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- This page is to be used to prepare an article on the open source computer game Charred Dirt.
- Charred Dirt is a clone of the game Scorched Earth.
- Members of the Charred Dirt development team will add their content as time permits.
1.0.0 / 2007-01-31
Charred Dirt started in 2001 between two Best Buy Technicians named Sean White and Jesse Davis. The Tech Bay was big on the old PC classic Scorched Earth by Wendell T. Hicken. Current open source development is maintained by Smackbringer (Jesse Davis), and a team of fans. The project, including its source code is hosted by JAJMaster. While originally developed for Windows, a port to Linux is currently underway. It is distributed under the LGPL license.
The game is based on a story written by Smackbringer.
The world 50 years after the Scorched Earth War.
50 years after the Scorched Earth War ravaged the planet, society rebuilds, and the Earth has reached an unstable peace. A new breed of lawlessness inhabits the new world, and skirmishes ravage the planet, slowly degrading the Earth back to its former condition shortly after the Scorched Earth War. The Middle East and a third of North America and Australia are now inhospitable and Eurasian winters, unbearable.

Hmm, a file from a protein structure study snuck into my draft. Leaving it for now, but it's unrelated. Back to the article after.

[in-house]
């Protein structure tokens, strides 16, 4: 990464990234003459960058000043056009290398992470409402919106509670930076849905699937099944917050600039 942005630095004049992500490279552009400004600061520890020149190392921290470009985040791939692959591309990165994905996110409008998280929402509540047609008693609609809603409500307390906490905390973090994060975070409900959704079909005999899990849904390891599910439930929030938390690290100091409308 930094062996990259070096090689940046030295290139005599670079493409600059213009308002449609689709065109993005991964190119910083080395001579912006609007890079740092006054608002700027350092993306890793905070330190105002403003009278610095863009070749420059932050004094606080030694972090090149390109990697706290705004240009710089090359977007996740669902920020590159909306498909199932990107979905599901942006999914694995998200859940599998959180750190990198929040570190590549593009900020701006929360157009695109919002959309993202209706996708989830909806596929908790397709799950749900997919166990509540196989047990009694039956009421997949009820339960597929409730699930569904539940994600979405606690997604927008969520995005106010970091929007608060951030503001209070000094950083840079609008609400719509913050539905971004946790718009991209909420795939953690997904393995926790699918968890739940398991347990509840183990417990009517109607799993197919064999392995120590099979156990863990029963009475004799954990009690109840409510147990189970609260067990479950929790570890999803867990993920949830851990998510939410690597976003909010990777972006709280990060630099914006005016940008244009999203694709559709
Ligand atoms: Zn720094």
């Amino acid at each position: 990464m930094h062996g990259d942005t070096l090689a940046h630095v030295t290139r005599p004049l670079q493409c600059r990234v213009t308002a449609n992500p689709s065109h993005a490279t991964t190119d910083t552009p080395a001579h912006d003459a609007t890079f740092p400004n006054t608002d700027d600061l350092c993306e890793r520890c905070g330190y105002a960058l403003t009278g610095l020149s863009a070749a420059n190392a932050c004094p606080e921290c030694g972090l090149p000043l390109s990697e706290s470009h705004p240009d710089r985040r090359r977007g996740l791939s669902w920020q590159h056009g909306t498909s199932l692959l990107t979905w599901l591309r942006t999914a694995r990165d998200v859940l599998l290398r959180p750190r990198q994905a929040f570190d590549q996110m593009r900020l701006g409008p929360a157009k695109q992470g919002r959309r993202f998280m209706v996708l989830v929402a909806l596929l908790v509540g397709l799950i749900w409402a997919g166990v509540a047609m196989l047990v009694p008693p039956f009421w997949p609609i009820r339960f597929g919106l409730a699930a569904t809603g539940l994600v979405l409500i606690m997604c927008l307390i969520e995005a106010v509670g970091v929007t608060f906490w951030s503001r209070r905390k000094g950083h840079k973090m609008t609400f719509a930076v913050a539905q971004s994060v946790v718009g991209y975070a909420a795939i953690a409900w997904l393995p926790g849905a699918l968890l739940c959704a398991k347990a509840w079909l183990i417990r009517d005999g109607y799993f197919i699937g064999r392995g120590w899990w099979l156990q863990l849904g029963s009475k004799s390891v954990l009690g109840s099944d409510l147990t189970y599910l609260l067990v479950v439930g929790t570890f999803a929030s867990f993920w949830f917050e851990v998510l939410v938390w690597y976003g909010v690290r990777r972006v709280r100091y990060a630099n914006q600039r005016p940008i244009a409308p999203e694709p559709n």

The population is approximately one third of it’s 10 billion prior to the Scorched Earth War, and the Earth has lost 30% of it’s habitable landmass from the aftermath of the Scorched Earth War and global warming. Pirates and assassins are in the fortune 500, making illegal activity very appealing. With the International Police Force being outnumbered and overwhelmed with the task of policing the new world, they use much more cunning tactics and high powered weaponry to take down the lawless. New weapon and defensive advancements make highly mobile and versatile tanks the new commonplace weapons of mass destruction. Charred Dirt focuses on a new world ripe for the picking and features eight characters that struggle to find their place on this ever-changing planet.